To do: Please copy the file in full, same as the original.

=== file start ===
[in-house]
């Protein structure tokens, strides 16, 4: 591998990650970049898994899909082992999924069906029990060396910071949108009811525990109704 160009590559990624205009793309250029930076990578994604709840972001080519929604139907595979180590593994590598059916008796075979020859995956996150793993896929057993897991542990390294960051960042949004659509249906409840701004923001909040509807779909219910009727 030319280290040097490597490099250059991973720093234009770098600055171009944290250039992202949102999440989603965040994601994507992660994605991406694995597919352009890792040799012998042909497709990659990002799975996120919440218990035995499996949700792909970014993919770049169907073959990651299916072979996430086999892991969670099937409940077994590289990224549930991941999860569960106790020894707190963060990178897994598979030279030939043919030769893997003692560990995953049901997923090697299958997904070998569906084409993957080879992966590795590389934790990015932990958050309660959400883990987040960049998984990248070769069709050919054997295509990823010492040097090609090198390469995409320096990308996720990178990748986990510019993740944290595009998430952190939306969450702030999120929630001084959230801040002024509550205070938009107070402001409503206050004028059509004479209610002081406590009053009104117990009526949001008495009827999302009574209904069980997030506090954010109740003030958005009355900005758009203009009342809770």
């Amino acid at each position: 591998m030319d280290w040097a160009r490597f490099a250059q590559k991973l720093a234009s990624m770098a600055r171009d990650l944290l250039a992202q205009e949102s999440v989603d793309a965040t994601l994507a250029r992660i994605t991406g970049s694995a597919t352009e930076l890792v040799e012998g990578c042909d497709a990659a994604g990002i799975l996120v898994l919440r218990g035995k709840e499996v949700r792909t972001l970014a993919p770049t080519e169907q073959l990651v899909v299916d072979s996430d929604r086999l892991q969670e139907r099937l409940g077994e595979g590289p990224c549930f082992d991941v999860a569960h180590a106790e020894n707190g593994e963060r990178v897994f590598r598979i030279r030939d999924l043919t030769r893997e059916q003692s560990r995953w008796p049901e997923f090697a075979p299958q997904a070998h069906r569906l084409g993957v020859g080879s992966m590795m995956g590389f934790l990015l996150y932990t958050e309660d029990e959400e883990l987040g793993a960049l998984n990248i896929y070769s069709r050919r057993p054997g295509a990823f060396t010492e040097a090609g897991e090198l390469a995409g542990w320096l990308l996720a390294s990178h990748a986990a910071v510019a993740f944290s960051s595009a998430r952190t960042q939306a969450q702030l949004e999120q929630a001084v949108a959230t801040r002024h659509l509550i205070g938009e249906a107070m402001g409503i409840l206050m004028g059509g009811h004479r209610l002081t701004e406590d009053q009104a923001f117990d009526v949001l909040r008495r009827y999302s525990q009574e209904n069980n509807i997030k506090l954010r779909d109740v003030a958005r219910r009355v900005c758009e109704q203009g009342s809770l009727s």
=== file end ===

[in-house]
């Protein structure tokens, strides 16, 4: 591998990650970049898994899909082992999924069906029990060396910071949108009811525990109704 160009590559990624205009793309250029930076990578994604709840972001080519929604139907595979180590593994590598059916008796075979020859995956996150793993896929057993897991542990390294960051960042949004659509249906409840701004923001909040509807779909219910009727 030319280290040097490597490099250059991973720093234009770098600055171009944290250039992202949102999440989603965040994601994507992660994605991406694995597919352009890792040799012998042909497709990659990002799975996120919440218990035995499996949700792909970014993919770049169907073959990651299916072979996430086999892991969670099937409940077994590289990224549930991941999860569960106790020894707190963060990178897994598979030279030939043919030769893997003692560990995953049901997923090697299958997904070998569906084409993957080879992966590795590389934790990015932990958050309660959400883990987040960049998984990248070769069709050919054997295509990823010492040097090609090198390469995409320096990308996720990178990748986990510019993740944290595009998430952190939306969450702030999120929630001084959230801040002024509550205070938009107070402001409503206050004028059509004479209610002081406590009053009104117990009526949001008495009827999302009574209904069980997030506090954010109740003030958005009355900005758009203009009342809770």
């Amino acid at each position: 591998m030319d280290w040097a160009r490597f490099a250059q590559k991973l720093a234009s990624m770098a600055r171009d990650l944290l250039a992202q205009e949102s999440v989603d793309a965040t994601l994507a250029r992660i994605t991406g970049s694995a597919t352009e930076l890792v040799e012998g990578c042909d497709a990659a994604g990002i799975l996120v898994l919440r218990g035995k709840e499996v949700r792909t972001l970014a993919p770049t080519e169907q073959l990651v899909v299916d072979s996430d929604r086999l892991q969670e139907r099937l409940g077994e595979g590289p990224c549930f082992d991941v999860a569960h180590a106790e020894n707190g593994e963060r990178v897994f590598r598979i030279r030939d999924l043919t030769r893997e059916q003692s560990r995953w008796p049901e997923f090697a075979p299958q997904a070998h069906r569906l084409g993957v020859g080879s992966m590795m995956g590389f934790l990015l996150y932990t958050e309660d029990e959400e883990l987040g793993a960049l998984n990248i896929y070769s069709r050919r057993p054997g295509a990823f060396t010492e040097a090609g897991e090198l390469a995409g542990w320096l990308l996720a390294s990178h990748a986990a910071v510019a993740f944290s960051s595009a998430r952190t960042q939306a969450q702030l949004e999120q929630a001084v949108a959230t801040r002024h659509l509550i205070g938009e249906a107070m402001g409503i409840l206050m004028g059509g009811h004479r209610l002081t701004e406590d009053q009104a923001f117990d009526v949001l909040r008495r009827y999302s525990q009574e209904n069980n509807i997030k506090l954010r779909d109740v003030a958005r219910r009355v900005c758009e109704q203009g009342s809770l009727s």